Background & Aims: A polygenic risk score based on well-known genetic variants in PNPLA3, TM6SF2, MBOAT7, and GCKR predicts hepatic fat content (polygenic risk score-hepatic fat content [PRS-HFC]). Here, we hypothesized that the addition of PRS-HFC to clinical fibrosis scores may improve risk stratification and prediction of severe liver disease (SLD). Methods: We used data from 266,687 individuals in the UK Biobank, evaluating the incidence of cirrhosis, decompensated liver disease, hepatocellular carcinoma, and/or liver transplantation during a median follow-up period of 9 years. Nonalcoholic fatty liver disease fibrosis score, Fibrosis-4, aspartate aminotransferase–to–platelet ratio, BARD, and Forns scores, and PRS-HFC, were computed. All analyses were stratified according to the presence of diabetes, obesity, and a positive fatty liver index (≥60). Results: Unfavorable genetics (PRS-HFC, ≥0.396) further stratified the risk of SLD in subjects in intermediate-/high-risk classes of fibrosis scores, with a higher effect in those with metabolic risk factors, and the prediction was improved by integrating PRS-HFC (areas under the receiver operating characteristic increased for all scores with a P value of approximately 10-2 to 10-4, except for the aspartate aminotransferase–to–platelet ratio in the overall population and in subjects with obesity). PRS-HFC improved diagnostic accuracies and positive predictive values for SLD in intermediate–high clinical score risk classes. Risk stratification and prediction were not affected or were poorly affected by unfavorable genetics in subjects without metabolic risk factors. Conclusions: Integration of genetics with clinical fibrosis scores refines individual risk and prediction for SLD, mainly in individuals at risk for nonalcoholic fatty liver disease. These data provide evidence from a prospective cohort that common genetic variants capture additional prognostic insights not conveyed by validated clinical/biochemical parameters.

A Polygenic Risk Score to Refine Risk Stratification and Prediction for Severe Liver Disease by Clinical Fibrosis Scores / A. De Vincentis, F. Tavaglione, O. Jamialahmadi, A. Picardi, R. Antonelli Incalzi, L. Valenti, S. Romeo, U. Vespasiani-Gentilucci. - In: CLINICAL GASTROENTEROLOGY AND HEPATOLOGY. - ISSN 1542-3565. - (2021), pp. 1-16. [Epub ahead of print] [10.1016/j.cgh.2021.05.056]

A Polygenic Risk Score to Refine Risk Stratification and Prediction for Severe Liver Disease by Clinical Fibrosis Scores

L. Valenti;
2021

Abstract

Background & Aims: A polygenic risk score based on well-known genetic variants in PNPLA3, TM6SF2, MBOAT7, and GCKR predicts hepatic fat content (polygenic risk score-hepatic fat content [PRS-HFC]). Here, we hypothesized that the addition of PRS-HFC to clinical fibrosis scores may improve risk stratification and prediction of severe liver disease (SLD). Methods: We used data from 266,687 individuals in the UK Biobank, evaluating the incidence of cirrhosis, decompensated liver disease, hepatocellular carcinoma, and/or liver transplantation during a median follow-up period of 9 years. Nonalcoholic fatty liver disease fibrosis score, Fibrosis-4, aspartate aminotransferase–to–platelet ratio, BARD, and Forns scores, and PRS-HFC, were computed. All analyses were stratified according to the presence of diabetes, obesity, and a positive fatty liver index (≥60). Results: Unfavorable genetics (PRS-HFC, ≥0.396) further stratified the risk of SLD in subjects in intermediate-/high-risk classes of fibrosis scores, with a higher effect in those with metabolic risk factors, and the prediction was improved by integrating PRS-HFC (areas under the receiver operating characteristic increased for all scores with a P value of approximately 10-2 to 10-4, except for the aspartate aminotransferase–to–platelet ratio in the overall population and in subjects with obesity). PRS-HFC improved diagnostic accuracies and positive predictive values for SLD in intermediate–high clinical score risk classes. Risk stratification and prediction were not affected or were poorly affected by unfavorable genetics in subjects without metabolic risk factors. Conclusions: Integration of genetics with clinical fibrosis scores refines individual risk and prediction for SLD, mainly in individuals at risk for nonalcoholic fatty liver disease. These data provide evidence from a prospective cohort that common genetic variants capture additional prognostic insights not conveyed by validated clinical/biochemical parameters.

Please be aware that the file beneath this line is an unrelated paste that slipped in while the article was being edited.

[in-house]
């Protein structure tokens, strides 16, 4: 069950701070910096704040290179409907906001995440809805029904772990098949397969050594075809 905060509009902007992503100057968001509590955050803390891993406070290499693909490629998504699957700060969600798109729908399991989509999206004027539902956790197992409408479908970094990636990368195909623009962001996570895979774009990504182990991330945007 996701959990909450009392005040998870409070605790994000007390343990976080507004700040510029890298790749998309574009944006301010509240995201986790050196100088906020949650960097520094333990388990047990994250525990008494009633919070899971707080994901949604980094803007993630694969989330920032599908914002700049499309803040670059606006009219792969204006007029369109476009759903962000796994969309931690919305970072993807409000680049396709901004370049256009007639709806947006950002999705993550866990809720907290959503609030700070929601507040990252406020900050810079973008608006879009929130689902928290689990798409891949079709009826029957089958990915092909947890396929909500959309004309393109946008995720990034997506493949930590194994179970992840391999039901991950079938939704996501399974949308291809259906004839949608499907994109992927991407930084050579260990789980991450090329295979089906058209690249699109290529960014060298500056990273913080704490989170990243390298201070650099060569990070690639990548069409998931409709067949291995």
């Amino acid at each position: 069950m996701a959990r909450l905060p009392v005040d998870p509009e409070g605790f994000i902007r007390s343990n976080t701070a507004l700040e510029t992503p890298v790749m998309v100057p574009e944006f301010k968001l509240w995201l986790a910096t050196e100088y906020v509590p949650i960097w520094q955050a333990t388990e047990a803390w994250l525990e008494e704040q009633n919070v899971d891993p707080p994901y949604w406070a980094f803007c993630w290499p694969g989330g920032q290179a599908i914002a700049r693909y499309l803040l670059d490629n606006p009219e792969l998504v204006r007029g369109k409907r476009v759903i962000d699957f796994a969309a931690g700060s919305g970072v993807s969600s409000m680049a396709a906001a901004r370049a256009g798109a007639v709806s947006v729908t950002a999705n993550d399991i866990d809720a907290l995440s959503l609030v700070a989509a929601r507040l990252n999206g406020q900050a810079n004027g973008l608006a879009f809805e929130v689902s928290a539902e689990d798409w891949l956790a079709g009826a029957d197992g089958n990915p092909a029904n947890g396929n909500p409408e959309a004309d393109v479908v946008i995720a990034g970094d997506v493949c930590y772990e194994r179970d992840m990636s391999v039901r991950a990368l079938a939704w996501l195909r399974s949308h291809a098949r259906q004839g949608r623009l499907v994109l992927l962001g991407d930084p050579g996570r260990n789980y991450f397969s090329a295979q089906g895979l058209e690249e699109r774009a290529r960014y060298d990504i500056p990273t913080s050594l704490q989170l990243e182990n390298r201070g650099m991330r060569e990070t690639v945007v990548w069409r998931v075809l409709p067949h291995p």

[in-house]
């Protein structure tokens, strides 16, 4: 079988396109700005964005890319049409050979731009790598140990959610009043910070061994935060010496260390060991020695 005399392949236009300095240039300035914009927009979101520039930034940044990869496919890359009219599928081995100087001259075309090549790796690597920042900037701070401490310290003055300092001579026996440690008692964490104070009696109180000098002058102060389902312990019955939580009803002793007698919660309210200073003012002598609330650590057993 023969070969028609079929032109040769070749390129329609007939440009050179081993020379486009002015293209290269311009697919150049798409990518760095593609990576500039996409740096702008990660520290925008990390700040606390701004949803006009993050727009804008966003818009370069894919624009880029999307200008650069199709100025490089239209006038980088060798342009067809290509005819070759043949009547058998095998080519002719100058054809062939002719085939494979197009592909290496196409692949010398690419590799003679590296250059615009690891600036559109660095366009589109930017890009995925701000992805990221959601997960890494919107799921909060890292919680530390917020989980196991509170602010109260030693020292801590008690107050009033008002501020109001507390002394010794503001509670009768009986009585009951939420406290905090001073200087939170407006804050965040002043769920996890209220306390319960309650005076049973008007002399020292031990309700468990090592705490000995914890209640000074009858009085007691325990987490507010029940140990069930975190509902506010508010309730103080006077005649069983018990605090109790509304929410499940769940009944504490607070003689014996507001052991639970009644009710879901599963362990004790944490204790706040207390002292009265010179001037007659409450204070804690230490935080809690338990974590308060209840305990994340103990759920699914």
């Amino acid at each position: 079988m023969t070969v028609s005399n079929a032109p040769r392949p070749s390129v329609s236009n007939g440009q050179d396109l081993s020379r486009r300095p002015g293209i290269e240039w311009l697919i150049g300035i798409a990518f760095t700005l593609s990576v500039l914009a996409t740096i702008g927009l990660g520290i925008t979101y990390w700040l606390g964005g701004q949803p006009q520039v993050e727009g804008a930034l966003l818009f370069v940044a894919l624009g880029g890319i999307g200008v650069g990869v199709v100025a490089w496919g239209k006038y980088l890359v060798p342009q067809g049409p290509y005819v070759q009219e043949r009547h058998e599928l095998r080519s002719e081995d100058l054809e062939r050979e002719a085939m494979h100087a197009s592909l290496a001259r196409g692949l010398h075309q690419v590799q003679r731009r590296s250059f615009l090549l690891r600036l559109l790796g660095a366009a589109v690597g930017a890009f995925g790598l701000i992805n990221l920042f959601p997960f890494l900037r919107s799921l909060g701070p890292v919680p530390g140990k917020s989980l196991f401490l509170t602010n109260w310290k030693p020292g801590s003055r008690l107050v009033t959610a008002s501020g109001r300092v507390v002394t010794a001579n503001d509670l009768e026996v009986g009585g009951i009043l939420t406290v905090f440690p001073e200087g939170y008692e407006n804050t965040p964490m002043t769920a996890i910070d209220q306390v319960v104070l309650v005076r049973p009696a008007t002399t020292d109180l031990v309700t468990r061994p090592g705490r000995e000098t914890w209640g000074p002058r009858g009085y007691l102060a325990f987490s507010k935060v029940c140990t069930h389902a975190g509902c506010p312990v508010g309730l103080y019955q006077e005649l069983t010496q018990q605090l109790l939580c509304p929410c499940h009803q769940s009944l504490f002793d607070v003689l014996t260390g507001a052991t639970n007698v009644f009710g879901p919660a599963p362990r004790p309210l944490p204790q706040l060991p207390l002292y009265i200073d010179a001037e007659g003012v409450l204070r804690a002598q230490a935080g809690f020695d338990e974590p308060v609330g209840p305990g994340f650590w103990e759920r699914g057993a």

Genetics; Nonalcoholic Fatty Liver Disease (NAFLD); PNPLA3; UK Biobank
Settore MED/09 - Medicina Interna
4-giu-2021
https://www.sciencedirect.com/science/article/pii/S1542356521005954?via=ihub
Article (author)
File in questo prodotto:
File Dimensione Formato  
1-s2.0-S1542356521005954-main.pdf

accesso aperto

Tipologia: Publisher's version/PDF
Dimensione 1.1 MB
Formato Adobe PDF
1.1 MB Adobe PDF Visualizza/Apri
Pubblicazioni consigliate

Caricamento pubblicazioni consigliate

I documenti in IRIS sono protetti da copyright e tutti i diritti sono riservati, salvo diversa indicazione.

Utilizza questo identificativo per citare o creare un link a questo documento: http://hdl.handle.net/2434/861521
Citazioni
  • ???jsp.display-item.citation.pmc??? 6
  • Scopus 8
  • ???jsp.display-item.citation.isi??? 7
social impact